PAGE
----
Nicole Aucoin : 27:59
I think it also goes back to doing goal setting session. So then the only time that you talk to new people or you know people One on One should not be just new people going back and doing goal setting sessions with their current clients actually allows you to have another opportunity to get them bought in on another service. Right? Maybe someone wasn't interested in personal training, or interested in strength training, or, or a strength program, but now their goals have changed. And now they would be interested or maybe they weren't interested in nutrition coaching, but they've hit a plateau and you've done by electric testing, and you've showed them Oh, you've hit a plateau now it's time to dial in your in your nutrition and gives you an opportunity to talk to them about getting started with nutrition coaching.

Dan Uyemura : 28:42
Yeah, I am. I listen to a lot of podcasts I run now a lot and I listen to podcasts because it gives me a chance to educate myself while getting some fitness and...

Nicole Aucoin : 28:50
I love that.

Dan Uyemura : 28:51
One concept that came across in a recent podcasts I listened to was they did a study and they found that the number one driver of productivity, this this is a workplace productivity thing, but the number one driver of workplace productivity wasn't money wasn't position wasn't anything other than what I'm doing is working or makes a difference, right? And I can't remember exactly how they word it but made me realize like in a gym, it's it's the most important thing to keep someone in your gym and happy is showing them that what they're doing is making a difference to themselves, right? Setting goals, hitting goals being productive.

Nicole Aucoin : 29:27
Absolutely. Meeting with your employees individually. And I do this with every single one of our employees. I think it's so important going back to how does their piece of the puzzle, the big three for that quarter like where do they fit in? What difference are they making and one thing that I've noticed and I've read a lot of the research that that you're talking about. A big driver is also knowing that there's opportunity for Learning and Leadership and growth within a community within a business right. So if you want to be able to scale your Your business, talk to your people individually and see what are they interested in? How can they play a bigger part in your in your business? Right?

Dan Uyemura : 30:08
Yep, absolutely. All right, Nicole. Well, thank you so much. If people want to find out more about you and healthy steps nutrition, where can they go?

Nicole Aucoin : 30:19
Gym owners and coaches go to growyournutritionbusiness.com. You can book a free call with me. We love helping gym owners and coaches, build stronger businesses and diversifying revenue stream so yeah, go to growyournutritionbusiness.com.

Dan Uyemura : 30:33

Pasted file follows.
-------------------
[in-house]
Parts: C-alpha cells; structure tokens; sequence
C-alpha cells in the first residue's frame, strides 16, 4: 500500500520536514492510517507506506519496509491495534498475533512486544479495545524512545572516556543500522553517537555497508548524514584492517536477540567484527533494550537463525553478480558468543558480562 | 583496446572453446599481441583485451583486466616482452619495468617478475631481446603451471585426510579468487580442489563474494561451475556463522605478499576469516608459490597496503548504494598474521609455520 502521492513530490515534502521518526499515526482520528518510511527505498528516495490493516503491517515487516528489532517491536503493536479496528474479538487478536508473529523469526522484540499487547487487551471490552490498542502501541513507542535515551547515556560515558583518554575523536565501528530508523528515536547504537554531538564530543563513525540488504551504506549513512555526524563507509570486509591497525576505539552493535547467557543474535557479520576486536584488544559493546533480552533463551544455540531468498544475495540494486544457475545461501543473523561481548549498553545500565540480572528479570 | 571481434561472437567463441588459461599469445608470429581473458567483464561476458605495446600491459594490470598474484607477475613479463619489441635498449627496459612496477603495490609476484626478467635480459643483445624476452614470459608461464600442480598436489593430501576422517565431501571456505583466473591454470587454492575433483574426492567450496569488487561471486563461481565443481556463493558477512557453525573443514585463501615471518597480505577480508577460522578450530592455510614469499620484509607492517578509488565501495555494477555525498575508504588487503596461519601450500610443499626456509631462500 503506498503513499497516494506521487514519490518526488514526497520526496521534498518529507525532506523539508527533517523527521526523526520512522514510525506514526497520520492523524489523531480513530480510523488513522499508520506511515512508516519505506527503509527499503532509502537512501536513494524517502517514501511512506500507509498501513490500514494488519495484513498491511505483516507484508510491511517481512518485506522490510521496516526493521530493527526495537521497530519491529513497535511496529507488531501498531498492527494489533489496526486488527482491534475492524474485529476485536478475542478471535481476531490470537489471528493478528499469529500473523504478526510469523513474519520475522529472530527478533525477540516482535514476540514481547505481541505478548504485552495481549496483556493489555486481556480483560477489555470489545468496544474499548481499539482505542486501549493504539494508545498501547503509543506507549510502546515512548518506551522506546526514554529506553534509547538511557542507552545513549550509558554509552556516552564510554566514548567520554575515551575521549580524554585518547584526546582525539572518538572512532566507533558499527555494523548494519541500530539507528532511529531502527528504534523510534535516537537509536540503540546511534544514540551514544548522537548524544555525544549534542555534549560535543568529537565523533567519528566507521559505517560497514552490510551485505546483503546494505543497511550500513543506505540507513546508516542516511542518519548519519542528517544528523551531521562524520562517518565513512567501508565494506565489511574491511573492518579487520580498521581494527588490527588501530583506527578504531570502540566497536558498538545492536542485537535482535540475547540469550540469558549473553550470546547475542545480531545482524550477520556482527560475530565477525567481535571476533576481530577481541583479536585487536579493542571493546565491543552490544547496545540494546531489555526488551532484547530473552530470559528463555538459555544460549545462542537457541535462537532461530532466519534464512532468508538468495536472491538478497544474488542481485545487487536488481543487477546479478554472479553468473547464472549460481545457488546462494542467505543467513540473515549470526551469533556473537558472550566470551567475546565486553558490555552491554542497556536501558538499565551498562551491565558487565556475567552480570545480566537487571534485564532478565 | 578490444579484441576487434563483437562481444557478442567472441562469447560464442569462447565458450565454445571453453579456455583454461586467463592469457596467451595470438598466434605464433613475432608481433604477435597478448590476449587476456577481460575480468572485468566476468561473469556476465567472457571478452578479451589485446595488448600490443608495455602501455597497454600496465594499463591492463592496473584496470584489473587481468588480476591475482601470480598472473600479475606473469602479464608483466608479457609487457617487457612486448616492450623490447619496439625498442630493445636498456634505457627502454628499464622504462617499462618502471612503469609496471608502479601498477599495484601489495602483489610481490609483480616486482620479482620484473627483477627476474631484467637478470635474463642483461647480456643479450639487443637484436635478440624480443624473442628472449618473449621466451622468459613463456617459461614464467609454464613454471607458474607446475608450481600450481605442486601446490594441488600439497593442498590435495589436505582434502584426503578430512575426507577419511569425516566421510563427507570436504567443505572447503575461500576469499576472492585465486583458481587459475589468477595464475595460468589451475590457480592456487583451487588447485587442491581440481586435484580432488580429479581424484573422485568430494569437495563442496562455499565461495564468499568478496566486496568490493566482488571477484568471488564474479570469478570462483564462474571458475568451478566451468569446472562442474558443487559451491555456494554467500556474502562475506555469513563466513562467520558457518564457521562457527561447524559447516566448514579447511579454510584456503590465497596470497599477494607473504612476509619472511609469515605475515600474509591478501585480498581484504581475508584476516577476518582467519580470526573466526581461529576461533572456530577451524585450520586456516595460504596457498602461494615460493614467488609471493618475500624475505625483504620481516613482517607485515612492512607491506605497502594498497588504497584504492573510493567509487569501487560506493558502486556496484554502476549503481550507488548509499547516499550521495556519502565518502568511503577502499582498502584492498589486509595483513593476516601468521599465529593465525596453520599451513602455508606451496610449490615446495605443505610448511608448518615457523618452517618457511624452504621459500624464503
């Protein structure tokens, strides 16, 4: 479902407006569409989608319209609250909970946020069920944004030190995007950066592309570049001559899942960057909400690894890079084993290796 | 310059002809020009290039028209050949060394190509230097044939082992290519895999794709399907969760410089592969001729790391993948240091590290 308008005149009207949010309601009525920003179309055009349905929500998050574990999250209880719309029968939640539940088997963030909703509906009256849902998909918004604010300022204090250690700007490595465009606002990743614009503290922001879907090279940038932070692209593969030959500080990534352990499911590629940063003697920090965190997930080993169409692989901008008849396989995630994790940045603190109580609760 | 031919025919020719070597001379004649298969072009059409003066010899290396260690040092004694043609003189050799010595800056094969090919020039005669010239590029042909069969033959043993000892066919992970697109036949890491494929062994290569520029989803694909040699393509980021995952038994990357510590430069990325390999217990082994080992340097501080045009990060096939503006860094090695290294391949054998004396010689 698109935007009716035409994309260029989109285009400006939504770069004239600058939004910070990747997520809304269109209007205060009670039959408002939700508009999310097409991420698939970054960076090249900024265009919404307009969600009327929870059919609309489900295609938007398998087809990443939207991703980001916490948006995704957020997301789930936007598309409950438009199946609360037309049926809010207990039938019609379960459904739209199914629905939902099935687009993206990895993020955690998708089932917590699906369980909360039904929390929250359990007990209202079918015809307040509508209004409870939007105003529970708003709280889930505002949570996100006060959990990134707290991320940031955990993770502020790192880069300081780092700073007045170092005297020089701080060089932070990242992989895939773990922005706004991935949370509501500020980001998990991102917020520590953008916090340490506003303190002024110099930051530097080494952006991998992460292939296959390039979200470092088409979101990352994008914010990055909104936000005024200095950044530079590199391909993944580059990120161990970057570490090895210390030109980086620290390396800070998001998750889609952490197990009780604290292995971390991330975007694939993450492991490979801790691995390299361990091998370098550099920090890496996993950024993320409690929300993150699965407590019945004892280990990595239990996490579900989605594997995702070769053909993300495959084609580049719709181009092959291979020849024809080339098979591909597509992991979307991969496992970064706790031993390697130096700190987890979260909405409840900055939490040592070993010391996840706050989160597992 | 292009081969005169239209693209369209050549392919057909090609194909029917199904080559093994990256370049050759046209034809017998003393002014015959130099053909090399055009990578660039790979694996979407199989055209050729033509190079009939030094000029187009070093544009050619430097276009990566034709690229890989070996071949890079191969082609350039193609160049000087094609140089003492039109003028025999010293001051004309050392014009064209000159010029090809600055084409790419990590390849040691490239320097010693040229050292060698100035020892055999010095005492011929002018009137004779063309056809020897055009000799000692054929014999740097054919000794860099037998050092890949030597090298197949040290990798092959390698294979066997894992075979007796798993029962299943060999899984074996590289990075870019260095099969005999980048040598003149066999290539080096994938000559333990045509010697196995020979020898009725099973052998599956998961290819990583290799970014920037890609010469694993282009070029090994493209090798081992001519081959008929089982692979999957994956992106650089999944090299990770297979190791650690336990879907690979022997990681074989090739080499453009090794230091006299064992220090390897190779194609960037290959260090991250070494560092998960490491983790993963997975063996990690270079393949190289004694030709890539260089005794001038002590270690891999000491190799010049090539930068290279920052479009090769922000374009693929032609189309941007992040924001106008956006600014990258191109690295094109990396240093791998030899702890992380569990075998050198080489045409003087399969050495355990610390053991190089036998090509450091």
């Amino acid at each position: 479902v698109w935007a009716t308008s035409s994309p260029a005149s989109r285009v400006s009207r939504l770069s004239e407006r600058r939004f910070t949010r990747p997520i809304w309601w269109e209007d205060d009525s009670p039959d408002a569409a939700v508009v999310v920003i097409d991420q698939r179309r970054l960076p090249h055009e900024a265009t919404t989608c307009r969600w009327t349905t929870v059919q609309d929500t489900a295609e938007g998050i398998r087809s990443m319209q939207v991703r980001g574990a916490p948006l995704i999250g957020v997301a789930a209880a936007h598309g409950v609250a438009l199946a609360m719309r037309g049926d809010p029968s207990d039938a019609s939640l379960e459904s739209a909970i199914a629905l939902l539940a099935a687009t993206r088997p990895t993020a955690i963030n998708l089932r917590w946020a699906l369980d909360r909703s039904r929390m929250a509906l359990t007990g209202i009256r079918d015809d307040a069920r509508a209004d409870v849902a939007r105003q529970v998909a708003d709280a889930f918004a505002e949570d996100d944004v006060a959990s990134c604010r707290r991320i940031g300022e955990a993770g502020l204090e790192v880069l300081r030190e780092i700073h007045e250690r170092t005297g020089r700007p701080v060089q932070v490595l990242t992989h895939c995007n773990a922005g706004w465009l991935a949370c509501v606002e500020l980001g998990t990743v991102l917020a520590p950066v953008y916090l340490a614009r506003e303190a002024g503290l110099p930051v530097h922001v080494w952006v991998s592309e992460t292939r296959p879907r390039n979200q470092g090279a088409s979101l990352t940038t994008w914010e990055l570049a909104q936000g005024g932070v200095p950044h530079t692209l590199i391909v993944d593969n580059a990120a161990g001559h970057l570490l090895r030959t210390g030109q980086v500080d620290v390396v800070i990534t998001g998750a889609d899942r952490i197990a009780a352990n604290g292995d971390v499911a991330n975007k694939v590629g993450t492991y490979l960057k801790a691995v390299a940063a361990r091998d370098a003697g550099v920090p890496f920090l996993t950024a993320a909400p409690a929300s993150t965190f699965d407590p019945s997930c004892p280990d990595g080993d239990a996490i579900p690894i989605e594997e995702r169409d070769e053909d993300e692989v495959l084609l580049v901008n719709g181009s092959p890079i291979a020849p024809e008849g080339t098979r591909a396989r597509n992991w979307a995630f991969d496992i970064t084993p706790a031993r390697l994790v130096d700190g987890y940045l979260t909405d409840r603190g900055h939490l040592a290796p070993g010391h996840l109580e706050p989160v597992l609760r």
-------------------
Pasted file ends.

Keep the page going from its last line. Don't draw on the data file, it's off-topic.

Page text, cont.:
Yeah, I mean, if you guys want to talk about scaling your business, in a simple way, like something like a nutrition counseling, or nutrition coaching is a no brainer. In my opinion. It's something everyone in your gym needs. And it's something that you can hand off to another coach, let them earn more money and we'd even talk about this but one of the key things in in scaling your business is you've got to professionalize the people who are doing the work for you. So it's, it's not having a coach who makes like X dollars per hour, but who has an actual potential of having a career there. So I'm super bullish on that. I like that. I like the idea of having a nutrition coach who can make a good living, servicing your clients in a better way that keeps them members, your clients, members of your gym longer. Cool. Well, thank you so much, Nicole. I look forward to all the cool things that we're working on together. And we're going to keep keep pushing forward for this community. And thank you so much for being on The gymOS Podcast. Thanks for having me. Boom. What do you guys think, man, I love it. When I get a chance to sit down and catch up with Nicole. I get to talk to her probably a couple times a quarter. And no, no finer people in the world. Then Nicole and her husband, running HSN over there at healthy steps nutrition. I did not know this previously, but it sounds like they're working with CrossFit to put out a nutrition series. So if you haven't checked that out, do so. scaling your business super important concept. It's one of those things where you don't build the mountain. Overnight, you've got to stack, you've got to slowly and procedurally do this, take things off your plate, put them on other people's plates, and give them the tools and the support that they need to do that job for you. Make sure they're paid fairly. And make sure you got your processes and systems all set up. Well. These are some key key key tenants that you're going to have to put a lot of attention and thought into to make work for your situation in your gym. But if you're just busy putting out fires, and if you're listening this podcast you probably are, then this is the direction you have to get going towards because you can't unlock all the value that you can bring to your community and your gym members if you're dealing with every single little problem that you have in your gym. Alright, I hope you enjoyed this podcast. I hope we brought some things to light for you that made a little bit of sense that can help you unlock a little bit in your gym. If you like this, please please please do me a favor and give this podcast a like a thumbs up, write us a review, give us some love help the algorithms out there that be put this content in front of the right people who need us gym owners who are struggling at their business and need to understand how to run a more efficient gym. Until the next time. I'm Dan Uyemura, CEO of PushPress always here to help. If you have any questions about how we can help any questions about your gym, make sure you just go to PushPress.com, start up a chat, see if you can get some useful information out of us. We're here to help and we love helping. Alright guys. Catch you later.